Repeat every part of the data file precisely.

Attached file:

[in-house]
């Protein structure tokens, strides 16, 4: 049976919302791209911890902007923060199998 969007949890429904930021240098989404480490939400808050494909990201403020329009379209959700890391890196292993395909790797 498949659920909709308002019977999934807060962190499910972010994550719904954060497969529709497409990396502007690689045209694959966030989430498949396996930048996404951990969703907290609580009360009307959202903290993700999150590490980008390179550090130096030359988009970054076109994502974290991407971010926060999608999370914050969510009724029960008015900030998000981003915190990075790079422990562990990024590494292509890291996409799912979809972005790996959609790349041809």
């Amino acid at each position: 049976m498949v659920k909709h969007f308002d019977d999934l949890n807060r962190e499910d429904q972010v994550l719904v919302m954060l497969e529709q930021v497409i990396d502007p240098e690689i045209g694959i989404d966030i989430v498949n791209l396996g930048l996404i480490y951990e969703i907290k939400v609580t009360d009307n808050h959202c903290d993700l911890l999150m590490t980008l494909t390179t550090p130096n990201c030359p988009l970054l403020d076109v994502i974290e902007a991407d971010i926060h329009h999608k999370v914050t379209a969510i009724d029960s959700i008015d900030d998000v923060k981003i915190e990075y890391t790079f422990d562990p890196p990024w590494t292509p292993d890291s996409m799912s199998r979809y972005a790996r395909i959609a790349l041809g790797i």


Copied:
[in-house]
């Protein structure tokens, strides 16, 4: 049976919302791209911890902007923060199998 969007949890429904930021240098989404480490939400808050494909990201403020329009379209959700890391890196292993395909790797 498949659920909709308002019977999934807060962190499910972010994550719904954060497969529709497409990396502007690689045209694959966030989430498949396996930048996404951990969703907290609580009360009307959202903290993700999150590490980008390179550090130096030359988009970054076109994502974290991407971010926060999608999370914050969510009724029960008015900030998000981003915190990075790079422990562990990024590494292509890291996409799912979809972005790996959609790349041809």
């Amino acid at each position: 049976m498949v659920k909709h969007f308002d019977d999934l949890n807060r962190e499910d429904q972010v994550l719904v919302m954060l497969e529709q930021v497409i990396d502007p240098e690689i045209g694959i989404d966030i989430v498949n791209l396996g930048l996404i480490y951990e969703i907290k939400v609580t009360d009307n808050h959202c903290d993700l911890l999150m590490t980008l494909t390179t550090p130096n990201c030359p988009l970054l403020d076109v994502i974290e902007a991407d971010i926060h329009h999608k999370v914050t379209a969510i009724d029960s959700i008015d900030d998000v923060k981003i915190e990075y890391t790079f422990d562990p890196p990024w590494t292509p292993d890291s996409m799912s199998r979809y972005a790996r395909i959609a790349l041809g790797i």